Continuing in our 31 Days of Android series, we’ll talk about Android Virtual Devices (AVDs). Strictly speaking, you don’t need an Android phone or tablet to develop for Android. Instead, you can create AVDs and run them in an emulator. Unfortunately, the emulator is well known for being slow, displaying things differently than devices, and just being the bane of many developers. Prior to the release of Ice Cream Sandwich and the latest version of ADT, running the emulator for a tablet was nearly impossible. For most people out there (including myself) there just isn’t a way to get access to all of the different device types. This mostly means different screen sizes and densities, however, you also may want to test against hardware keyboards. I will say that if you can get access to enough devices, avoid the emulator. Provided you have installed all of the different Google APIs and SDK versions from yesterday’s entry in 31 Days of Android, you should be good to go with today.
If you’re not already running Eclipse, go ahead and launch it. After doing so, go to the Window menu and choose AVD Manager. The manager won’t list any AVDs yet (unless you created some in the past) so now we’ll create some. Clicking New takes us to this window:
The name can be whatever you want. Since the platform and API level are visible in the AVD manager, you may want to name your AVD for the resolution you select or any other special setup you apply to the AVD. The vast majority of Android devices out there are still pre 3.0. You can view the current distribution of device versions on the Android developer site. Knowing this, if you want to put out an application that gets the most people possible, you’ll want to make it for and test it against at least 2.2 and up. This currently covers 87% of devices on the market. So if we want to create a 2.2 device, we can choose either “Android 2.2 – API Level 8” or “Google APIs (Google Inc.) – API Level 8”. The difference between the two is that the Google APIs version comes with a few extras. The most common thing the APIs version has that people use is access to Google Maps. If your app will use Google Maps, make sure you use an API version. I don’t know of a bad reason for using an API version so you may just want to use that either way. So once you’ve selected “Google APIs (Google Inc.) – API Level 8” you have the option of selecting size of the SD card. If you’re doing something where size is a factor you may want to set this. In my general usage and testing, I never have.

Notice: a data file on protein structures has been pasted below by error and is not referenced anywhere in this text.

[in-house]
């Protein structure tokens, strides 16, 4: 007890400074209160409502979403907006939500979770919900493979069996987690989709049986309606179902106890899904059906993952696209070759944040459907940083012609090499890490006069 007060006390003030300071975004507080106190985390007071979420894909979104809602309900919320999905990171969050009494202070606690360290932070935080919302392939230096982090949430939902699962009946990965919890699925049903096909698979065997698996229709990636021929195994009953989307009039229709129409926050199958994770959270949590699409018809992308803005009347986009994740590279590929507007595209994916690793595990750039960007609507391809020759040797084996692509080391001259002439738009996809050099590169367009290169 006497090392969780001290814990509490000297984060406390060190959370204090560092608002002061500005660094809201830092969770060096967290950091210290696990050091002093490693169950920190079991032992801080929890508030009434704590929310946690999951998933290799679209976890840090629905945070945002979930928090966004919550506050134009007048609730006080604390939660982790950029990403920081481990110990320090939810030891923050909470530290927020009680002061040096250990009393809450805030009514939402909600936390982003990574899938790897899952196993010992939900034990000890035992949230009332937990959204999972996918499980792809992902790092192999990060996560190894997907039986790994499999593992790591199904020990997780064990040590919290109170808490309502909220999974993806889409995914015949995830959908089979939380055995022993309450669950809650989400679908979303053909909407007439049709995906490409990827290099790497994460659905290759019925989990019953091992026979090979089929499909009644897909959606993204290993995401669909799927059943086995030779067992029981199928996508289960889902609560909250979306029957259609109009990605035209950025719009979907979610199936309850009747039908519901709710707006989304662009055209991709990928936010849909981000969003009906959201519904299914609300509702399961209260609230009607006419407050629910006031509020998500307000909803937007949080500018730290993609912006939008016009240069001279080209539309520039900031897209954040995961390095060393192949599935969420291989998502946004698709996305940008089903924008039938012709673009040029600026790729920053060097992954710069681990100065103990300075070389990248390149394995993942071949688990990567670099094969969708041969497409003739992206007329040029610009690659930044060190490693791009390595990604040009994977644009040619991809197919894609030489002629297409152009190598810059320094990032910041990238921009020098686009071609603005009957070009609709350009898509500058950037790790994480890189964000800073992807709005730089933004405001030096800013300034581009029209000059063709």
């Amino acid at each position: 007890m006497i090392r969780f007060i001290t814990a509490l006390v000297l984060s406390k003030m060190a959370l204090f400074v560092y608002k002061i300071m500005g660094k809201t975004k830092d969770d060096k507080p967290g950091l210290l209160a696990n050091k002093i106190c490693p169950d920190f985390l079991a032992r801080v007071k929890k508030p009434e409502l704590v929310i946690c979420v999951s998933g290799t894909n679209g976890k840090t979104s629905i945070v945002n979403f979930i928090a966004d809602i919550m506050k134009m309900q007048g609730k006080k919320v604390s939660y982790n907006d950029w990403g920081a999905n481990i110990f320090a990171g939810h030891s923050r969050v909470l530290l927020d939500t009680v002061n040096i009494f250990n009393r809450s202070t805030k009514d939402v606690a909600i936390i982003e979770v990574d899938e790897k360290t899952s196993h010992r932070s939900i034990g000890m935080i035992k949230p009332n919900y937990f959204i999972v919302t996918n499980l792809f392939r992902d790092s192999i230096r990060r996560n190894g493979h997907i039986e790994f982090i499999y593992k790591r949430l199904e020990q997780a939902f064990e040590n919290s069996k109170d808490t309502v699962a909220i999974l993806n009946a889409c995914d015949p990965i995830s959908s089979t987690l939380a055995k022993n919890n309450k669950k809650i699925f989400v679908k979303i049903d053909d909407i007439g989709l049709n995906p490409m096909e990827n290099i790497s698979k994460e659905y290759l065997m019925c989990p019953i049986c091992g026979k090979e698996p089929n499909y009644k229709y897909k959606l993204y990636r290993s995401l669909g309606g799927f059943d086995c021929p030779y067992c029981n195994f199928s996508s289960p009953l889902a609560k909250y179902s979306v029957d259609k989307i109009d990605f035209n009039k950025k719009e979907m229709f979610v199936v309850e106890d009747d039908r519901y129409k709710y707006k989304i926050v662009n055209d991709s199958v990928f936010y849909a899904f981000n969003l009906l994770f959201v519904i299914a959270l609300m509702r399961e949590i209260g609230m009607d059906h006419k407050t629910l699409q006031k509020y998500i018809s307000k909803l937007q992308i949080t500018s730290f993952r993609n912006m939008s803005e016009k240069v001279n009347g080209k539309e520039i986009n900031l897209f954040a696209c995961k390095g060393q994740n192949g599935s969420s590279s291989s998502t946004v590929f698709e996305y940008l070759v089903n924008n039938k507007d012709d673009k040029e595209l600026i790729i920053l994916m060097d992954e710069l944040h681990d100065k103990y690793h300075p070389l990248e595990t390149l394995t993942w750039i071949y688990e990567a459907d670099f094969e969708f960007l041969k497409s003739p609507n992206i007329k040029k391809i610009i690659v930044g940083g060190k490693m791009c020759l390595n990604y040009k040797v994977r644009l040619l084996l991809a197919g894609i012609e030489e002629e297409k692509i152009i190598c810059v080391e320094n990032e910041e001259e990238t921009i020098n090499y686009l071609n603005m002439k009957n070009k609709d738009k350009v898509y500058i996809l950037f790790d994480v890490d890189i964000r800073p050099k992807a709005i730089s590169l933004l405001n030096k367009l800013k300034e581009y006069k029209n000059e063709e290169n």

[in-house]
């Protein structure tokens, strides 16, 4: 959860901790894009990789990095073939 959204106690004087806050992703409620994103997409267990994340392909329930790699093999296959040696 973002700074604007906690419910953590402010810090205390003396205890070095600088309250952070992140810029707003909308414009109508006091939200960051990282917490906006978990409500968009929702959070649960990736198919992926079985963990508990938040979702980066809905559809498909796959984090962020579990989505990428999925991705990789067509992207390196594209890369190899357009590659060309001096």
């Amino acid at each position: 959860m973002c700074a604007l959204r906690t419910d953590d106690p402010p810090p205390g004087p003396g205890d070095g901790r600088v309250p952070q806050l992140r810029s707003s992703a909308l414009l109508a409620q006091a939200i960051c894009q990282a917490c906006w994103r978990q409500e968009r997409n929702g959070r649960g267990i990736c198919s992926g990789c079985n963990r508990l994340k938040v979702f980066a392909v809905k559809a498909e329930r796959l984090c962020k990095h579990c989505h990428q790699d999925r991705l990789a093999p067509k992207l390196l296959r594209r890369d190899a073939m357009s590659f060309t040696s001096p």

Snapshot is a relatively new feature that should allow you to boot your AVDs faster. Essentially what Snapshot does is save the state of your AVD whenever you shut it down. Then when you reboot it, it will start up much faster than the normal boot process. It does introduce some issues with restarting the AVD that requires you to uncheck a “Launch from Snapshot” checkbox in the AVD’s launch options though.